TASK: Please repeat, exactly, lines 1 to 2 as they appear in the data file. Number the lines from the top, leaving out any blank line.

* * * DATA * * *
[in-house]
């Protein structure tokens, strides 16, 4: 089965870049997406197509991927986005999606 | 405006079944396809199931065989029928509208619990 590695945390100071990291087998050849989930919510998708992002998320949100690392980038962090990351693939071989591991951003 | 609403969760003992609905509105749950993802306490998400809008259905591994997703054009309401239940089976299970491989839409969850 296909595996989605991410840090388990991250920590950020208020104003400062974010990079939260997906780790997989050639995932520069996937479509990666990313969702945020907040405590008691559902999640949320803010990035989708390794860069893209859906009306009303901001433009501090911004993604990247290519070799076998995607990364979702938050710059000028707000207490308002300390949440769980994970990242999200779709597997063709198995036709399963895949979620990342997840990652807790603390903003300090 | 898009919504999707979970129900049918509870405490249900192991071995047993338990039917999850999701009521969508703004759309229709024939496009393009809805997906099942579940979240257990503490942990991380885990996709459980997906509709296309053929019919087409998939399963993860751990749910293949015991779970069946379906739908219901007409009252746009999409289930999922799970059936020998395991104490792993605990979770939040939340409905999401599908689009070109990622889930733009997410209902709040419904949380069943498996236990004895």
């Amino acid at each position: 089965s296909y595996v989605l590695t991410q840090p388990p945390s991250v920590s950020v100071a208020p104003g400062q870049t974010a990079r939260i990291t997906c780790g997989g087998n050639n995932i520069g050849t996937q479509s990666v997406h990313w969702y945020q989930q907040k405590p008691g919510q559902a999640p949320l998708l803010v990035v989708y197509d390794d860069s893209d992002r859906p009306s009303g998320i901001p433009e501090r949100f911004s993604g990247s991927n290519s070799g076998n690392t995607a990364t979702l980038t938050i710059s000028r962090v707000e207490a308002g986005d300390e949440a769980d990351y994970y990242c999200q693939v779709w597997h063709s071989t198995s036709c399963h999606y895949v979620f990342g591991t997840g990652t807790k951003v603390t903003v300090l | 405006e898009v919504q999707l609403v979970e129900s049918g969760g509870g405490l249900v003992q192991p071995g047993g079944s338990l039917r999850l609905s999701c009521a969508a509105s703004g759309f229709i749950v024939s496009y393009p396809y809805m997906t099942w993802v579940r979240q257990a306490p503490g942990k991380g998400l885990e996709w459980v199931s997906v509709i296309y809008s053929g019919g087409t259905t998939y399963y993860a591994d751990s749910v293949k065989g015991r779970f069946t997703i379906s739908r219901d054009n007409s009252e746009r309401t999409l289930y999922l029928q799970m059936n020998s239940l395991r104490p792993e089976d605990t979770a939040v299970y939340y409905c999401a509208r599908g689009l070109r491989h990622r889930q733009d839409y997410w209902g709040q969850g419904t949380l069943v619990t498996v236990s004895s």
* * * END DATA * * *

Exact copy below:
[in-house]
């Protein structure tokens, strides 16, 4: 089965870049997406197509991927986005999606 | 405006079944396809199931065989029928509208619990 590695945390100071990291087998050849989930919510998708992002998320949100690392980038962090990351693939071989591991951003 | 609403969760003992609905509105749950993802306490998400809008259905591994997703054009309401239940089976299970491989839409969850 296909595996989605991410840090388990991250920590950020208020104003400062974010990079939260997906780790997989050639995932520069996937479509990666990313969702945020907040405590008691559902999640949320803010990035989708390794860069893209859906009306009303901001433009501090911004993604990247290519070799076998995607990364979702938050710059000028707000207490308002300390949440769980994970990242999200779709597997063709198995036709399963895949979620990342997840990652807790603390903003300090 | 898009919504999707979970129900049918509870405490249900192991071995047993338990039917999850999701009521969508703004759309229709024939496009393009809805997906099942579940979240257990503490942990991380885990996709459980997906509709296309053929019919087409998939399963993860751990749910293949015991779970069946379906739908219901007409009252746009999409289930999922799970059936020998395991104490792993605990979770939040939340409905999401599908689009070109990622889930733009997410209902709040419904949380069943498996236990004895």